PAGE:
My recent piece about the latest Winsor & Newton limited edition set raised a number of interesting questions. One of these was what was the point of buying them and wanting more, when you would be unable to buy replacements? Primarily due to the researches and knowledge of a Facebook friend Zvonimir von Tosic we now possibly have some answers. I know that many artists are not that interested in pigments as such but it is a subject that fascinates me, even though I don't claim great technical expertise in either knowledge or approach. Without Zvonimirs input this piece would not have arisen so I am greatly indebted to him for discovering things are not as simple as they sometime appear.
Previously I have always consulted Handprint - and still do - even though Bruce McEvoy ceased to update it several years ago.Much is still relevant but like all things nothing stands still. The pigment database- artiscreation.com/ColorCharts.html - is also a good source of information but quite technical.
Here is what Zvonimir has to say and I quote him in full:
"All right, I think I have an answer Peter. I have explored a little, so here is a brief summary. When producing certain types of pigment, say PV15 (this is one of the pigments used in a paint they call `Smalt' in the latest W & N limited edition -PGW)., pigment manufacturers can obtain different `shades' of the colour, perhaps hundreds, depending on manufacturing process (errors, trials, beginning of run, end of run, stability of process etc).
However when analized spectographically, the wavelengths of all those batches are still within the acceptable range to be named PV15. But, our eyes being very sensitive to nuances, can tell the difference. In your tests of paints made `from seemingly same' pigments, but coming from different paint manufacturers like W & N, DS or Schminke, they may appear to differ. Therefore numbers`after' the number 15, and all manufacturers try to buy batches closer to their chosen shade.
What if all of them want to buy same, and at the same time, and there isn't enough ?
See chart (above). It shows variations on PV15 and PV14, which one pigment manufacturer is able to obtain( or has saved them in stock) in quantities ready to be utilised. They may keep batches piling up, or offer them to some paint manufacturers at a discount, who can make an interesting product out of them.
W & N reads industry newsletter, makes a phone call, takes a few tonnes of (PV)15583 for example, which looks bluer than what they used to buy for PV15, (in this case it may look like old Smalt). W & N purchases it, makes a limited run tube paint - perhaps because the manufacturer of that pigment does not or can not produce that specific variation in large quantities, and W & N knows what their users normally buy, with what types of colour shades users are happy with and can appreciate.
Colour recognition is a cultural phenomenon, and they play by the rules"
This has certainly widened my understanding of this subject. As said many may not be interested but to me it goes a long way to explaining why Permanent Rose from W & N (PV19) is such a favourite. And this applies to certain colours from other makers. I was aware that there are variations in pigments and have done posts where this has been highlighted, for example PV19 where we have red, rose and violet shades.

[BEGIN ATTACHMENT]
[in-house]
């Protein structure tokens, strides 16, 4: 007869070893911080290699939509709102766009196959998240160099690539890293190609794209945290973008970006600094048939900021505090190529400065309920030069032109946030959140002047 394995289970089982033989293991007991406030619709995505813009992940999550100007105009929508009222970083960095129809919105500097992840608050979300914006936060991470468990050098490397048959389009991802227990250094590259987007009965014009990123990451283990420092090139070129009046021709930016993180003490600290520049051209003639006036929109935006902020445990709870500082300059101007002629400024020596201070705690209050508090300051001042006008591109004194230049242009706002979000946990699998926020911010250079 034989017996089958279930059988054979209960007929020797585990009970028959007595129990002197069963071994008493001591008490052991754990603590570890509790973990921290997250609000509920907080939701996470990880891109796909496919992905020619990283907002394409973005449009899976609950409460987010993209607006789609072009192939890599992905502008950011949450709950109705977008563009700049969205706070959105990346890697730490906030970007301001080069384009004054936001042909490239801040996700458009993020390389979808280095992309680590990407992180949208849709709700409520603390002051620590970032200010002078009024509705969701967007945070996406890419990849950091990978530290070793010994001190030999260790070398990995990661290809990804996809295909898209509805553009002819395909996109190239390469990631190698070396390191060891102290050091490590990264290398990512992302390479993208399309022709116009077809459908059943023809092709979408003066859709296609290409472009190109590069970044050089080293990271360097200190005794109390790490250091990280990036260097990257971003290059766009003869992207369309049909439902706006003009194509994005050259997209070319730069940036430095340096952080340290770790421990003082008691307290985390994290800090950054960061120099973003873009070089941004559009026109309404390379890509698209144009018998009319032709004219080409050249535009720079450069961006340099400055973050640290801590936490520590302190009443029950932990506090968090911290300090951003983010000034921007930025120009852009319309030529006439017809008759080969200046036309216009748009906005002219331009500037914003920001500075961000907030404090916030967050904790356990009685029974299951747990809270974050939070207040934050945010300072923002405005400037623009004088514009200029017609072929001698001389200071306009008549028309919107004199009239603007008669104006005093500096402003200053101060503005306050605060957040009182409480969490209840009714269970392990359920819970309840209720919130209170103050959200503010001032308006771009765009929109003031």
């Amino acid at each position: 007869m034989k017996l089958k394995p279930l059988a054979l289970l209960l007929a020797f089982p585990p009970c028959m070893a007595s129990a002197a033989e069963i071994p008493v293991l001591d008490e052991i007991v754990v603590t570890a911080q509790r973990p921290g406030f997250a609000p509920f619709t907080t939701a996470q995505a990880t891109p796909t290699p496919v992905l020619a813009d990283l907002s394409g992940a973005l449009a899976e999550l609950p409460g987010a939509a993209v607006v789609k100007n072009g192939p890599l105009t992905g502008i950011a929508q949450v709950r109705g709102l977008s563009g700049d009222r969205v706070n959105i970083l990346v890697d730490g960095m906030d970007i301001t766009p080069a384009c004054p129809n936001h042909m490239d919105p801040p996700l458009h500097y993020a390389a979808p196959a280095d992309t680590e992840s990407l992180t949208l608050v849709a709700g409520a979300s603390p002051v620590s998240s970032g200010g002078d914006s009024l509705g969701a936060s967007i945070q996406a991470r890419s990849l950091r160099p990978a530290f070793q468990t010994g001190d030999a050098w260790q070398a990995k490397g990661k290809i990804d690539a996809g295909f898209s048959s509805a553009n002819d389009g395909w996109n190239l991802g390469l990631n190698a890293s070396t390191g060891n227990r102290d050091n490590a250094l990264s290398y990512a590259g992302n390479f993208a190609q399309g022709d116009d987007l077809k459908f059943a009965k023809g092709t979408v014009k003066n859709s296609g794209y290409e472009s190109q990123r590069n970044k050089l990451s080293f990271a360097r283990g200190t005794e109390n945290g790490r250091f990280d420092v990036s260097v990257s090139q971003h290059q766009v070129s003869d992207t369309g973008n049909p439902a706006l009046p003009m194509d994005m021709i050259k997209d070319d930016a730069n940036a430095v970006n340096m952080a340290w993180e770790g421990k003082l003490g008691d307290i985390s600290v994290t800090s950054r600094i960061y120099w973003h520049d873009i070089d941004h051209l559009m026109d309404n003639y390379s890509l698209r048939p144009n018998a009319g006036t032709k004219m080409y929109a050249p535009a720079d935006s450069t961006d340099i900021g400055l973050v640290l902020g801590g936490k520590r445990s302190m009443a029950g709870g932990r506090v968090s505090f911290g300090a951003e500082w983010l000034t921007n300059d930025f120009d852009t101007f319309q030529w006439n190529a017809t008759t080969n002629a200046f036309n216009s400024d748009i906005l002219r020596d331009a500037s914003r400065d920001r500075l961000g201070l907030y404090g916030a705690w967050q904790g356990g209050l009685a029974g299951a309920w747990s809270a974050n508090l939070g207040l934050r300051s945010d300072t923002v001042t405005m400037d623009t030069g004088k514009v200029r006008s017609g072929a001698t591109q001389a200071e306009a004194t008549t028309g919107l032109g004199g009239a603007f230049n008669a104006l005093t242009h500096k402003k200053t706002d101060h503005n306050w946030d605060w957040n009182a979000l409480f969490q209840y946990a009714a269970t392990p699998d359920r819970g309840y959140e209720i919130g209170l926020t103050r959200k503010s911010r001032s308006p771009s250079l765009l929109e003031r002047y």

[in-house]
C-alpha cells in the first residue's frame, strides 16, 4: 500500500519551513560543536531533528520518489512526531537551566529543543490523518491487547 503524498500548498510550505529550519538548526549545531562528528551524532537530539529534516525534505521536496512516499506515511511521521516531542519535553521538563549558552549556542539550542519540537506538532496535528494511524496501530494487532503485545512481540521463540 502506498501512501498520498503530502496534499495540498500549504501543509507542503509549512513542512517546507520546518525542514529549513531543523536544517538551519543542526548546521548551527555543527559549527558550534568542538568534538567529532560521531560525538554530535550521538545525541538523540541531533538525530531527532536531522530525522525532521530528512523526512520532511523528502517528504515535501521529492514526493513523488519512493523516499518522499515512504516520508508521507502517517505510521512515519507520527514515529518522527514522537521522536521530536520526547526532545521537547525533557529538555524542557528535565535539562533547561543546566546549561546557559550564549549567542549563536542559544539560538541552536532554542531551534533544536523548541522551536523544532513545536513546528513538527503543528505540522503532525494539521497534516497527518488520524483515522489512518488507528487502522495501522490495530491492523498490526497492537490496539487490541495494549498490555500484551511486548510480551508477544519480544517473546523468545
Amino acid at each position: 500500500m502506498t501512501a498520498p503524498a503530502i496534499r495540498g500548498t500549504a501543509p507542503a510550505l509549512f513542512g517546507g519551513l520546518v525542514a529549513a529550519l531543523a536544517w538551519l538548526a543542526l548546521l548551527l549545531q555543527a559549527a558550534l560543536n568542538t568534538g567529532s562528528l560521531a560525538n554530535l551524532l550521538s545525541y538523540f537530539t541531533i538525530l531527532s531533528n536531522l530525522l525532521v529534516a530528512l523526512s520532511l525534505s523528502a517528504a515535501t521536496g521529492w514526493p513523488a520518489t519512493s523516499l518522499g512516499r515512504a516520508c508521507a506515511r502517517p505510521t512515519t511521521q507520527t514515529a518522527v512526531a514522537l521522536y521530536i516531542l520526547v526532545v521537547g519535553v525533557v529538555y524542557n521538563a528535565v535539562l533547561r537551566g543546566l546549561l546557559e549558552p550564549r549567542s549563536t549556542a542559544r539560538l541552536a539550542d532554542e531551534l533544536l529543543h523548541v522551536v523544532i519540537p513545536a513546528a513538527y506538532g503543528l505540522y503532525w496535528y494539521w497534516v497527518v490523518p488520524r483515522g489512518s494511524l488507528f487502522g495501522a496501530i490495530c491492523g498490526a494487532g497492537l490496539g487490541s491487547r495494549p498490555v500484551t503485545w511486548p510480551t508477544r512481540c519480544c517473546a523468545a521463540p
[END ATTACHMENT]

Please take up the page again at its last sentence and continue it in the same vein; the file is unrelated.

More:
One thing puzzles me slightly. Basically pigments are in two categories, natural and synthetic. With natural pigments like the earth colours there is considerable variation in shades, but I can understand this as they are mined and colours vary. Although it has been said these natural supplies are running out, and synthetics (PR101) are replacing them, there are still many available sources, perhaps not in such large quantities. If you visit Provence you'll see this with shops selling nothing else and all sorts of colours visible in the rocks. In the Forest of Dean about thirty miles from where I live, between Bristol and Bath, are Clearwater Caves, a tourist attraction. Several earth colour shades are still mined there and sold in the shop, and on the internet I believe.
With synthetics I would have thought they would be more consistent, being produced by a chemical process. I know the final result is determined to some extent by how the paint maker process the pigment and what additives they use.
Here are five swatches, three of Ultramarine, two of PV14. The Graham Ultramarine Blue looks much darker than the other two but this may be my fault. Holbein and W & N look much closer. The above swatch is actually W & N French Ultramarine, and they also offer an Ultramarine `Green Shade'. With PV14 I've had problems with the Rowney version changing colour, a sludgy brown, and going hard in the tube. Another violet shade PV16, from Graham gave all sorts of problems and even the so-called final one - the third I received, using pigment from a different source according to Graham, has now also bitten the dust and has set like concrete!
As a final word Zvonimir has established from Graham that nowadays the same pigments are used in oils, acrylics and watercolours and the particle sizes are the same. This was apparently not so in the past.